The phrase is “learned helplessness.” Learned helplessness explains so much in an abusive situation. It’s why an abused person needs support networks, because the abused person has been so emotionally and mentally beaten down (in addition to the physical abuse) that they can’t do much for themselves. […] Studies have gone on to show that people might have learned helplessness in one area of their life, but are very competent in other areas. [quote from the above blog]
I stayed in a very bad situation for thirteen years. But, Cedar, you were married… and you, Writer, you signed a legal document also? A contract? Did you read it? Most people don’t. There are times it’s a very bad idea to form a legal bond with someone you don’t fully know and understand (or be stupid proud, like I was, and know I was getting in deep, but the culture I was raised in made me feel like I had no choices, and the social pressure on a bride who wants to run on her wedding day rather than make those steps up the aisle… ok, there are a lot of parallels here). The writing culture might make you feel like you have to marr… er, sign on with an agent and sign your baby away to the publisher. But it’s not true. Pull back the curtain, to mix yet another metaphor here, and take a long look at the reality you reveal there. And then? You get to choose. Not the culture around you. Not the family sitting in the pews looking expectantly at you. If you turn on your heel and walk away, you’ll find more support than you might have dreamed possible. Blogs like this one, with practical how-to’s for covers, formatting, blurbs, and much more. Kris’s blog on the relationships of the industry and how to navigate them.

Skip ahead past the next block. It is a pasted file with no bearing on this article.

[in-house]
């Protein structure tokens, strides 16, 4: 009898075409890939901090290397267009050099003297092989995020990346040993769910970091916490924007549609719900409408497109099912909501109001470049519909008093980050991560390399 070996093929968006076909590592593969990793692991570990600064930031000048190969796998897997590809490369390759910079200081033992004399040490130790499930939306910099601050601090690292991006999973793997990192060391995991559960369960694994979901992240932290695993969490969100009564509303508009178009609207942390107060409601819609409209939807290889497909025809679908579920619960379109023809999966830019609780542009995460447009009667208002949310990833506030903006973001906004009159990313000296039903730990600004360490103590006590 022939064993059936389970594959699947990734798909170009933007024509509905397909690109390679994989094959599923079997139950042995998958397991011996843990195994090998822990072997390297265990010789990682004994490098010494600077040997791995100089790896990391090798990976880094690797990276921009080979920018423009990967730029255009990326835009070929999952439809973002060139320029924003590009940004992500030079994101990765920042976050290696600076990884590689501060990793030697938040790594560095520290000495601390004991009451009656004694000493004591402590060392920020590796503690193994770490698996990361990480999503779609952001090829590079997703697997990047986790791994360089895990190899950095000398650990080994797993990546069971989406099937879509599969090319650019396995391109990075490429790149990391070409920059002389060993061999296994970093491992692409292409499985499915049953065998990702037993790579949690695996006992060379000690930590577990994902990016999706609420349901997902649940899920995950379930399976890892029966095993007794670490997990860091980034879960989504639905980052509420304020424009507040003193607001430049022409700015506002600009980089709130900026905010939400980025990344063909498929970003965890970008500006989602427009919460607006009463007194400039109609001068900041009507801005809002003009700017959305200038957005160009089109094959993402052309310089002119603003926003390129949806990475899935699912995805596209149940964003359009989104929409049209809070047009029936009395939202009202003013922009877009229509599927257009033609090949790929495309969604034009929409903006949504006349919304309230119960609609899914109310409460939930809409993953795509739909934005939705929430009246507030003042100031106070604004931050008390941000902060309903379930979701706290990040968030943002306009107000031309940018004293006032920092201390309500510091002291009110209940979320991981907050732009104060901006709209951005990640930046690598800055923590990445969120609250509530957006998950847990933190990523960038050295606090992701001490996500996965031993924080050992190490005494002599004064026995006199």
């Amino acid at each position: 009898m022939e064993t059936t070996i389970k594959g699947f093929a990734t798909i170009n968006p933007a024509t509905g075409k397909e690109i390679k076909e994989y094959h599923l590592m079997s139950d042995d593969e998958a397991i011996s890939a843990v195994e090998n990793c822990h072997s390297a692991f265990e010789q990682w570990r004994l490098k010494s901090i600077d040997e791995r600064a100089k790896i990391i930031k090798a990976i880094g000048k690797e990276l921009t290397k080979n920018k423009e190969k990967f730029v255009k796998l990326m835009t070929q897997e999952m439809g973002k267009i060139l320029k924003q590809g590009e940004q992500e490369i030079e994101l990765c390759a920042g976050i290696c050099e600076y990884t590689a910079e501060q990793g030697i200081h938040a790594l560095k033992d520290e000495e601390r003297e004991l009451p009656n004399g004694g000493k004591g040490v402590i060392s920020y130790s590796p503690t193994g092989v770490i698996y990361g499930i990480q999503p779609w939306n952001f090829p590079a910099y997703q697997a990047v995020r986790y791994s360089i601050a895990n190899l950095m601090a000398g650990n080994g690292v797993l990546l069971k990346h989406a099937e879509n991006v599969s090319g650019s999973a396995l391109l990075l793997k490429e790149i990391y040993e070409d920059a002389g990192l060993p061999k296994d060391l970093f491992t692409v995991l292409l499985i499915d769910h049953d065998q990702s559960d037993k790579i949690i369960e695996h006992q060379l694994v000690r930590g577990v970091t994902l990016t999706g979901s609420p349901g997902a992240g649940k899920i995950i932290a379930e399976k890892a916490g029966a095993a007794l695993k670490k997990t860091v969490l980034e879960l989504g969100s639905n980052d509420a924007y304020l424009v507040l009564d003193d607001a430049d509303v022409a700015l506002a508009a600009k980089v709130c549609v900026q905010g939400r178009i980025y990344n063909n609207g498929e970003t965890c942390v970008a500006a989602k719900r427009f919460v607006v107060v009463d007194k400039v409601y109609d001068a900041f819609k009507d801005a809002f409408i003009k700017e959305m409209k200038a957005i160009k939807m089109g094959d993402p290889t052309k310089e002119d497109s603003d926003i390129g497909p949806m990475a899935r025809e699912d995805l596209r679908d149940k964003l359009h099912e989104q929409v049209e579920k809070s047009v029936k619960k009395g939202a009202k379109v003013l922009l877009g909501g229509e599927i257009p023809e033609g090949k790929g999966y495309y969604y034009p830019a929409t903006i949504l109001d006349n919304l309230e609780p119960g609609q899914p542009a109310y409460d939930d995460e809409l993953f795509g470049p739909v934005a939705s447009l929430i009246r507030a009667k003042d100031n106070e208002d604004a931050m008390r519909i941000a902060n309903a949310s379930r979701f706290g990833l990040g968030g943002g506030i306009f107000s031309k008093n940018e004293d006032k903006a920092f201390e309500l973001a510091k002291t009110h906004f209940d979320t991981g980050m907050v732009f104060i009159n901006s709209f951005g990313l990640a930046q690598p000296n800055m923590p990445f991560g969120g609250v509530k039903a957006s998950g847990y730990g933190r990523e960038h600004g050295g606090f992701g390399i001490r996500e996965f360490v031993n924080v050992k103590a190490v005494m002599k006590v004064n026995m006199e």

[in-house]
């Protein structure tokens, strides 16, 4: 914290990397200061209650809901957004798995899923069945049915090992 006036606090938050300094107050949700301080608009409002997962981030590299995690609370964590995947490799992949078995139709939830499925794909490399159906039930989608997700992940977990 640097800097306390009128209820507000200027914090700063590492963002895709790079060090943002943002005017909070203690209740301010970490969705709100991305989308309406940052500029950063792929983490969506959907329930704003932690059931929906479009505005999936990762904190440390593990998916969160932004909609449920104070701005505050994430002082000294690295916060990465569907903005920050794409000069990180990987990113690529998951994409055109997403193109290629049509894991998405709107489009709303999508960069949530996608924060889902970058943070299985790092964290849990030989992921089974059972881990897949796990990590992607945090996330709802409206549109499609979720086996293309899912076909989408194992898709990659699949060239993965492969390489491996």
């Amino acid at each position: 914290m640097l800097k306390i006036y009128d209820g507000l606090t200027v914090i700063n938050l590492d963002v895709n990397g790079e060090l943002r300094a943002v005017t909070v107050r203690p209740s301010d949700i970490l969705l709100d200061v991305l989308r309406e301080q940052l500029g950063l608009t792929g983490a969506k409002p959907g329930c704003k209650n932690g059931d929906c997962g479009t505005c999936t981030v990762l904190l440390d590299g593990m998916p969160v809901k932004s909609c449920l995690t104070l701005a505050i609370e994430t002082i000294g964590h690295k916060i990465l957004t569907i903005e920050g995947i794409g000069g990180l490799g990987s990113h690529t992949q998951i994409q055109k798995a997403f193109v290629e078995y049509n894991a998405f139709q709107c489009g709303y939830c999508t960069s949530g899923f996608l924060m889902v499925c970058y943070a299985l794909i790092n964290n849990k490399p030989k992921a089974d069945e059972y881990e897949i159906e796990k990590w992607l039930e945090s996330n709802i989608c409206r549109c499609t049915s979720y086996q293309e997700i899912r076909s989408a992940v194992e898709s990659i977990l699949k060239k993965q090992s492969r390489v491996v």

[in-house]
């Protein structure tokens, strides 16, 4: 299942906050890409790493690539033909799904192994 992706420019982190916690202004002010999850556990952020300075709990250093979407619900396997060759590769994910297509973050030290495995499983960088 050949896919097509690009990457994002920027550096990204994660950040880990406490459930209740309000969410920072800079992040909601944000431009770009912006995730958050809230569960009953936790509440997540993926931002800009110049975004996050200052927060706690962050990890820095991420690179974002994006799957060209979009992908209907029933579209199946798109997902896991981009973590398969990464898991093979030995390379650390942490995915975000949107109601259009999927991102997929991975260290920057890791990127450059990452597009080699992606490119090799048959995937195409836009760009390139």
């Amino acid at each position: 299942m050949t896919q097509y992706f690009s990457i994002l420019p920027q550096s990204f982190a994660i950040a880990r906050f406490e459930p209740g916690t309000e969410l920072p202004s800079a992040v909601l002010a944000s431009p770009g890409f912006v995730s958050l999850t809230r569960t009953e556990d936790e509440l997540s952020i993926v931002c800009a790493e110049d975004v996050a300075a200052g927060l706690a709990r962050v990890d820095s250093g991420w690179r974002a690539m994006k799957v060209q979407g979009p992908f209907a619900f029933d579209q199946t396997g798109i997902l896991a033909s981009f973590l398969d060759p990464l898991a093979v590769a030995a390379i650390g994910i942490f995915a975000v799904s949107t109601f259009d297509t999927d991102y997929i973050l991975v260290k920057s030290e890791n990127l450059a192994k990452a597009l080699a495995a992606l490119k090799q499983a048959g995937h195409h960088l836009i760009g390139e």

But I implore you. Do not throw your baby to Baal just because you think you can’t take care of it on your own. You can. We’ll help, but really? It’s you. You’re stronger than you think you are, better, and you can do this.